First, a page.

Landlords can collect monthly fees instead of asking for a security deposit under a measure Gov. Ron DeSantis signed into law Friday.
Sponsored by Republican Rep. Jim Mooney, and carried in the Senate by Republican Rep. Nick DiCeglie, the measure (HB 133) drew Democratic opposition, but the bill’s promulgators said it offers an option for renters who can’t come up with thousands for a security deposit at the front end.
Deposits usually require renters to put down the equivalent of first and last month’s rent.
“Some folks don’t have $3,000,” DiCeglie told the Senate. “So this is simply an option.”
A similar bill died during last year’s Session but was resurrected once again — to many Democrats’ dismay.
Unlike security deposits, these fees are not refundable or applicable to any damage that occurs during the duration of the rental period. These fees can also be increased.
“Sad to see Gov. Ron DeSantis sign into law what will for sure become a predatory alternative to security deposits,” said Democratic Rep. Anna Eskamani of Orlando. “Instead of pushing for consumer protection for tenants, this will just be another money-making scheme for corporate landlords to exploit.”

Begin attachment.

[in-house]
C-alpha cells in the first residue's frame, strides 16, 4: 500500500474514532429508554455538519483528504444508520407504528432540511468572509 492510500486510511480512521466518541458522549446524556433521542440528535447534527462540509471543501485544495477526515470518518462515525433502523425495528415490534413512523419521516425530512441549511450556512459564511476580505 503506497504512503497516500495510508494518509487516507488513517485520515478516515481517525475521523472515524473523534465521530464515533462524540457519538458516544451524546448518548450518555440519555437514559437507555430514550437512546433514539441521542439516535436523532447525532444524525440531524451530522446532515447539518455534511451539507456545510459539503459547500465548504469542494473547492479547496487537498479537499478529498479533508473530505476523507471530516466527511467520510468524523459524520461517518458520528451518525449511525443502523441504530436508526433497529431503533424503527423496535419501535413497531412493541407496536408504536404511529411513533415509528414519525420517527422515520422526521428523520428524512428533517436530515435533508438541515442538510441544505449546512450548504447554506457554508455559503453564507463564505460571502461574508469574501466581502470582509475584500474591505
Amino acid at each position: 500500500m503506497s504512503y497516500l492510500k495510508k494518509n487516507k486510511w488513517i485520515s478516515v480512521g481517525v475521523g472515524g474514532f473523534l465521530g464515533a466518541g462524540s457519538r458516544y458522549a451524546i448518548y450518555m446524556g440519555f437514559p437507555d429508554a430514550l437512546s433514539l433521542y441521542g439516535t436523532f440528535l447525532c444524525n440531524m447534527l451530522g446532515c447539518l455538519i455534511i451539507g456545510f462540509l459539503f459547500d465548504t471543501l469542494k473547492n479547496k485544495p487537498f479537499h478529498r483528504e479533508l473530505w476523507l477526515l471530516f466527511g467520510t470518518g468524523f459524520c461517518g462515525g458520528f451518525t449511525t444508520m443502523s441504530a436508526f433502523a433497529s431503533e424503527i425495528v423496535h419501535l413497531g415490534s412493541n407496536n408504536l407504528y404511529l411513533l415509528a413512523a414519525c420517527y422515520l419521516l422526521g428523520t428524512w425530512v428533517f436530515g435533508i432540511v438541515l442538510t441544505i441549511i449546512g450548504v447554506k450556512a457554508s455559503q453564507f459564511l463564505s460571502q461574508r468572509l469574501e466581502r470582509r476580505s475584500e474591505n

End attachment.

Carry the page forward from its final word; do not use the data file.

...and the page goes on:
The bill signing comes on the same day as a finding from a moving company search engine, MovingFeedback.com, that Floridians’ average rent had the second-largest increase in the country.
Taking data from Zillow, and comparing the average rent paid in Metropolitan Statistical Areas (MSAs) between January and March 2020 with the average rent paid between January and March 2023 in the same areas, the study found that Florida’s average monthly rent has increased an average of $677, a 46.7% increase in rent prices in three years.
Only Colorado has seen greater rises in rent, according to the MovingFeedback.com study.
Eskamani said she was not reassured by language in the law that says landlords can’t discriminate on applications based on whether the tenant indicates they’d rather pay a deposit than fees.
This law “doesn’t make any improvements to current tenant laws,” she said.